These manifest in a variety of ways. While courts are supposed to be off limits for politics, right-wing agitators have used harassment tactics against judges who try to protect civil rights, going as far as to run impeachment campaigns if their decisions don’t fall in line with the conservative agendas. Bills have been introduced to undermine the power of state supreme courts, by changing the way judges are selected and gerrymandering judicial districts. Within the 39 states that elect their judges, judicial elections have been flooded with dark money and last minute attack ads. In the face of these attacks, state courts need critical attention within campaign planning. 

Centering the role of state supreme courts will allow us to navigate this moment in which so many crucial civil rights are at risk, and will help us protect and expand the basic civil rights that form the core of our democracy. In keeping with these goals, re:power launched the following action checklist and resources guide to help ensure that state courts stay on our radar:

Get to Know:

  1. Current constitutional restrictions and rights for abortion care in your state
  2. Your state constitution
    • What protections are already in place for rights extending beyond access to abortion care? Where do rights need to be strengthened?
  3. Your state supreme court 
    • Who sits on the bench?
    • How have they decided on major cases? 
    • How are justices selected
    • How are justices evaluated and held accountable? 
  4. Your state landscape
    • Are organizations already working on the ground to strengthen and diversify the courts? Who are they and what do they stand for?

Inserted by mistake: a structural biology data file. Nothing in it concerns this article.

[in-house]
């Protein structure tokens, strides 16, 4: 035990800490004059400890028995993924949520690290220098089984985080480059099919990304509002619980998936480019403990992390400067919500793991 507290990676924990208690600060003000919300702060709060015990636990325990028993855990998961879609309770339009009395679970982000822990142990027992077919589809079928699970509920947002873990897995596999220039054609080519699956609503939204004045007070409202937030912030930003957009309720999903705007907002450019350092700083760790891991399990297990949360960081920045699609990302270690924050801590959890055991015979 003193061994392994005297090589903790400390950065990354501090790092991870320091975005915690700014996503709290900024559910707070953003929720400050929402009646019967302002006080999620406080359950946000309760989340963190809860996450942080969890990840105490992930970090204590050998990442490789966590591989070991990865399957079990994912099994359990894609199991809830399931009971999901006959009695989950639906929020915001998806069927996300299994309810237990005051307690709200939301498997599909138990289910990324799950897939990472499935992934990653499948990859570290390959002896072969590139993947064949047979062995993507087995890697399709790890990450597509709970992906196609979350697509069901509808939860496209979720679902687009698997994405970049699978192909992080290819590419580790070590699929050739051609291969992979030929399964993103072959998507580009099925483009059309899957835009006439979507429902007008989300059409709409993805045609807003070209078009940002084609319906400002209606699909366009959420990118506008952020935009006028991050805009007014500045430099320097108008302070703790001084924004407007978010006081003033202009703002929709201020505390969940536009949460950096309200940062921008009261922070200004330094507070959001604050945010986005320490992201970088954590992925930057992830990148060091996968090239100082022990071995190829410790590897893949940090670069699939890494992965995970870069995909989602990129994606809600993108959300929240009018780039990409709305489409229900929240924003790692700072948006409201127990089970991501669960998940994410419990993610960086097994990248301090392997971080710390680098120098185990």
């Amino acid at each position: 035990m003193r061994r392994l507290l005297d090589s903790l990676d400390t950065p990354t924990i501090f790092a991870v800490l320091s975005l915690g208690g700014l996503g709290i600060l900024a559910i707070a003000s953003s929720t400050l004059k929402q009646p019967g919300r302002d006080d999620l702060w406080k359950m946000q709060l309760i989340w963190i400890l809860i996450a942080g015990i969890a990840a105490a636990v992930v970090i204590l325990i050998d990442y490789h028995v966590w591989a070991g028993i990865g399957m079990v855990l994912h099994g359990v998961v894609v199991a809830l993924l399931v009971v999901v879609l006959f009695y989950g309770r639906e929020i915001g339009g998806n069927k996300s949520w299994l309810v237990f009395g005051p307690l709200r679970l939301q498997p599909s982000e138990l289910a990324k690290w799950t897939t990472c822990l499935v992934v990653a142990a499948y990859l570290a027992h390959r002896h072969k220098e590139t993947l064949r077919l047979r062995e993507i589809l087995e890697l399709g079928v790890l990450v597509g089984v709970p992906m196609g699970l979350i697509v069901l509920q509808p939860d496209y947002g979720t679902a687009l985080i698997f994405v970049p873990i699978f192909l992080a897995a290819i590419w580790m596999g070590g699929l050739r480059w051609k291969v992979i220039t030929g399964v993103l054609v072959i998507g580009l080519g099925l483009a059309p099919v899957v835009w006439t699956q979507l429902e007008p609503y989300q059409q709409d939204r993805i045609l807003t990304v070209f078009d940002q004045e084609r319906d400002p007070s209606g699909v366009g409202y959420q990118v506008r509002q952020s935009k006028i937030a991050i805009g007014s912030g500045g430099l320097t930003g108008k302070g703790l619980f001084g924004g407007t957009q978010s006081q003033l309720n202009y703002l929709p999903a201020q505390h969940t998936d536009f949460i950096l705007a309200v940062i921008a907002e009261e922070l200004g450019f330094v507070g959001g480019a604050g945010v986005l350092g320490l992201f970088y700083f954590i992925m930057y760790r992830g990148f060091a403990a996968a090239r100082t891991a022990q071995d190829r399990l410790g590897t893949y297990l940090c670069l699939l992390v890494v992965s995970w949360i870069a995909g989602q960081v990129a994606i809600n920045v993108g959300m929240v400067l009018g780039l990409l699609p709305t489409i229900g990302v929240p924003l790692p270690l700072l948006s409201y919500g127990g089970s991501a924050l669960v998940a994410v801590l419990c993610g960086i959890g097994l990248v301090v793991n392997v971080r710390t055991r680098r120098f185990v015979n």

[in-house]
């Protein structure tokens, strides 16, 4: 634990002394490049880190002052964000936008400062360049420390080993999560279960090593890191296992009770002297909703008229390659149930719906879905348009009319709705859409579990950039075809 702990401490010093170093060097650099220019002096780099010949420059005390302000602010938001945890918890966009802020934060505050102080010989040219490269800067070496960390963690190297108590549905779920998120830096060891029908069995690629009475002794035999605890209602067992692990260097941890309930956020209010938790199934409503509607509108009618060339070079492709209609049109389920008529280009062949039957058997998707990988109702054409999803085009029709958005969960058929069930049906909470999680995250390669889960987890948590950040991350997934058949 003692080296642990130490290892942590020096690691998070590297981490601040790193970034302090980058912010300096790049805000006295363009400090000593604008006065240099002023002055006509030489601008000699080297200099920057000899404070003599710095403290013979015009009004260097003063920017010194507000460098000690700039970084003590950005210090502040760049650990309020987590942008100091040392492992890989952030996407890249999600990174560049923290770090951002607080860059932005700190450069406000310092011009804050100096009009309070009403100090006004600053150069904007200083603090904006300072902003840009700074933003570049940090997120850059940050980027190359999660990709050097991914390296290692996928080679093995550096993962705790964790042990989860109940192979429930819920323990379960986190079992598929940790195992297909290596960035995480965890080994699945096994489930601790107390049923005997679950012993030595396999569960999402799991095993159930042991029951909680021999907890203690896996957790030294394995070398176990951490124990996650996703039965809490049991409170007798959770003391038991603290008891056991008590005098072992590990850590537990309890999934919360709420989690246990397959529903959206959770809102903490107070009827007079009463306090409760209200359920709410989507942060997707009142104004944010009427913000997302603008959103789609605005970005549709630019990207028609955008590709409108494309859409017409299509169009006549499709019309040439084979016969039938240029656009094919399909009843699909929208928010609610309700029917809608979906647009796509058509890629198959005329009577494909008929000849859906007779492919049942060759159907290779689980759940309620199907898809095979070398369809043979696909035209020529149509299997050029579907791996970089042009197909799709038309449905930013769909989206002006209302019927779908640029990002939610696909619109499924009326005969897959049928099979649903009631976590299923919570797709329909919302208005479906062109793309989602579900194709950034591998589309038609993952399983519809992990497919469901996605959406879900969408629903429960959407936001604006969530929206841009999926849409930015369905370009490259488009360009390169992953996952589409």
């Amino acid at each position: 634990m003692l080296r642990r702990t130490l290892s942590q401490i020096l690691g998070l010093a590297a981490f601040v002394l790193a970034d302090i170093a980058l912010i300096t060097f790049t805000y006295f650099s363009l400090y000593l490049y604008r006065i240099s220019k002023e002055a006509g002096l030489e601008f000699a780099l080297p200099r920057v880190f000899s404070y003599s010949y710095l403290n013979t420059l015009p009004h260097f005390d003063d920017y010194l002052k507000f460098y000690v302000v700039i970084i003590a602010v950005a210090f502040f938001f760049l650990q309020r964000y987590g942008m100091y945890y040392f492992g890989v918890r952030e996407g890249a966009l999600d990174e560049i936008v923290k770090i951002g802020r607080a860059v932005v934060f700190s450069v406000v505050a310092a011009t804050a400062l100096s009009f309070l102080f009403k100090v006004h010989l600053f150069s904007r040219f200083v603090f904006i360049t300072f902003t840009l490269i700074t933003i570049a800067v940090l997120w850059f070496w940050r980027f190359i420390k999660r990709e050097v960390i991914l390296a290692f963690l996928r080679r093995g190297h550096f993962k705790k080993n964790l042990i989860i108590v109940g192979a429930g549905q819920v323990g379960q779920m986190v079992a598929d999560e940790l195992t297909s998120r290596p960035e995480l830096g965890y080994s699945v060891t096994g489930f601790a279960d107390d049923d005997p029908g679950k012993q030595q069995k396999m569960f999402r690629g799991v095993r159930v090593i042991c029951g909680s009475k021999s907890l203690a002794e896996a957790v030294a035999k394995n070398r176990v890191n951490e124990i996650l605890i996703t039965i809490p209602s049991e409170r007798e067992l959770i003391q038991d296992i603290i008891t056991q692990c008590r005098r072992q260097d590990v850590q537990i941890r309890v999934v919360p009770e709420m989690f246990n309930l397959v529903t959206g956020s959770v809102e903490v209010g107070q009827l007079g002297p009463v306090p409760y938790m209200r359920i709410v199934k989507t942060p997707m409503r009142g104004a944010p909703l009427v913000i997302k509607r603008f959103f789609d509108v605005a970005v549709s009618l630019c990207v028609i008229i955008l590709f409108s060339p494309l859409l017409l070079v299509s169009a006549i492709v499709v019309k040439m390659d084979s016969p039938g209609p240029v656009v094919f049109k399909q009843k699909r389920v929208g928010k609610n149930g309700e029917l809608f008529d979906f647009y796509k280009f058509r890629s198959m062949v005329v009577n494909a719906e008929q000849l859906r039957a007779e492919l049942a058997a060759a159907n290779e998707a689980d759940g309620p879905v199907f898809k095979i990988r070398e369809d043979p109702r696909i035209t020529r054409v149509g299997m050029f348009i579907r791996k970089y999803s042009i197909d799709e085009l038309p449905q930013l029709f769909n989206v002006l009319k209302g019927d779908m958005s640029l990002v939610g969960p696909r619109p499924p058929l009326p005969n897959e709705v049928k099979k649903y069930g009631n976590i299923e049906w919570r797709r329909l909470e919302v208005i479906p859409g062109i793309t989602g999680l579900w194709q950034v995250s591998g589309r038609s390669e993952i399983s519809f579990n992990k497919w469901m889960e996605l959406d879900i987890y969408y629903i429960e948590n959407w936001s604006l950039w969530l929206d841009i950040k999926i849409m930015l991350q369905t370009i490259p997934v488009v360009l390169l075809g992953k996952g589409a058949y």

• Who are the opponents of democracy on the ground who are working to undermine the courts? 
    • Are there cases moving forward in the courts on abortion access, gender justice, redistricting, voting rights or other issues? 
    • Are there ballot initiatives moving forward to expand or eliminate constitutional rights by amending your state constitution or undermining the power of the courts?
    • Is there legislation moving forward to expand or eliminate rights in your state constitution?

Identify Opportunities and Challenges

  1. Judicial elections
    • Do you have judicial elections in the fall?
    • Who are the candidates?
    • What do they stand for?
    • Are judicial candidates that stand for democracy under attack by the Right? 
  2. Legislation moving forward
    • Are there bills moving forward to undermine the power of the courts?
    • Are there bills moving forward to strengthen and diversify the courts?  

Take Action: Ways to get State Courts on the Power Map

  1. Engage your community
  2. Vote in Judicial Elections
  3. Get Involved
    • Get involved in legislative campaigns to protect, strengthen and diversify the courts.
  4. Support Judicial Candidates
    • Cultivate and support judicial candidates who reflect the communities they serve and stand for justice.

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Michelle Moulton (she/they) is a former editorial intern with Ms. and a graduate of Smith College, where she majored in the study of women & gender and sociology. Her beats include reproductive justice, LGBTQ rights, domestic violence intervention and pop culture.